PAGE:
My gift consists of:
A small delicate looking creamer which is about 8cm in diameter and 6.5cm in height . Both sides show a pretty picture of a rose stem with pink roses in bloom (Rosa Centifolia) and some still in bud. There is a butterfly on this stem. The design also shows the famous pagoda of Kew Gardens, which was completed in 1762.
It also has the stamp of KEW ROYAL BOTANIC GARDENS upon it which has a crown at its centre. Around the jug's rim runs a small silver-grey design; the colour matches all wording and the pagoda sketch.
The bottom of the jug tells me that it was produced under licence by "Creative Tops Ltd" and that it is made of fine china. Again the stamp of The Royal Botanic Gardens can be seen.
The sugar bowl is approximately 9cm in diameter and 6.5cm in height. As with the creamer it shows the rose design on both sides. The bowl has two small handles and a lid. The lid has a space for a spoon to fit in while the lid is in place, which is useful to help keep the sugar clean. The lid has a single rosebud design on it.
Both items are dishwasher safe and microwavable.
The presentation box is lovely in itself. It is oval in shape and looks like a miniature hat box. This box matches the creamer and sugar bowl with the same pale pink rose designs along with the silver grey pagoda alongside.
This box can be kept to store the set safely or it makes an attractive storage box for trinkets.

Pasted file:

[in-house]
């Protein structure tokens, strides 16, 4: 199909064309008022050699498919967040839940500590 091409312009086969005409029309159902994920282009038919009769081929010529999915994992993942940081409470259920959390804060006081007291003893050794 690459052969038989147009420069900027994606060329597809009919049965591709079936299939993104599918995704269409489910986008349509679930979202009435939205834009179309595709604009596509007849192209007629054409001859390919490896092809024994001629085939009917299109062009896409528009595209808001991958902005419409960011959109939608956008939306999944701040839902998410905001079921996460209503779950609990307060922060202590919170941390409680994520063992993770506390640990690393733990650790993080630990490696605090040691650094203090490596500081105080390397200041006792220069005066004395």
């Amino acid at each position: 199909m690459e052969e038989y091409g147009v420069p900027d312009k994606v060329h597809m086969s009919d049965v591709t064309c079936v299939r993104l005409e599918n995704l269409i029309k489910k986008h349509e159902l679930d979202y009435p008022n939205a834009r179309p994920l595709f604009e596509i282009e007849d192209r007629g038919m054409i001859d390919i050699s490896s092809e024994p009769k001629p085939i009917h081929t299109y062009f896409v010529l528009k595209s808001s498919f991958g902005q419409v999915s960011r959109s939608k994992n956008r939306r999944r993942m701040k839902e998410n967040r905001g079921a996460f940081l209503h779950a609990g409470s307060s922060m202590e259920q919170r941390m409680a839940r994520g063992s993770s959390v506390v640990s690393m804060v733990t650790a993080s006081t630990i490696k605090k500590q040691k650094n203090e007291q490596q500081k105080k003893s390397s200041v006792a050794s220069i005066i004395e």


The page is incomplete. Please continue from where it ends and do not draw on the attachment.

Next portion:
On the underneath of the box is printed a little history of The Royal Botanic Gardens of Kew. This is what it says:
" Creative Tops is proud to present our collection from The Royal Botanic Gardens, Kew, which was founded in 1759 and now covers an area of over 300 acres. The historic site includes 4 Grade I listed buildings and 36 Grade II listed structures.
Kew is a world leader in plant science, an international hub for conservation and a major visitor attraction that informs the public how plants are essential to human survival and development. Employing 800 staff, Kew's aim is to educate and disseminate information about vital research into the science of plants and the conservation of endangered species. The living collections include more than 30,000 kinds of plants, whilst the Herbarium, one of the world's largest, houses over 8 million preserved plant specimens. The Library contains more than 750,000 items, with the illustrations collection holding over 200,000 pieces of botanical art.
This range has been created from one of the world's foremost archives of rare and historically significant artwork. Creative Tops is proud to support Kew's pivotal role as a world leader in plant science and conservation. Every purchase ensures a contribution towards Kew's vital work."
I think this is a lovely set and one to cherish. I feel it really calls to be added to. An idea from now on, if my children ask for gift ideas for my birthday or Christmas, I might suggest that they buy a piece or two if buying a joint present from this lovely collection. But not for Mothers' Day as then I would prefer the 'real' flowers!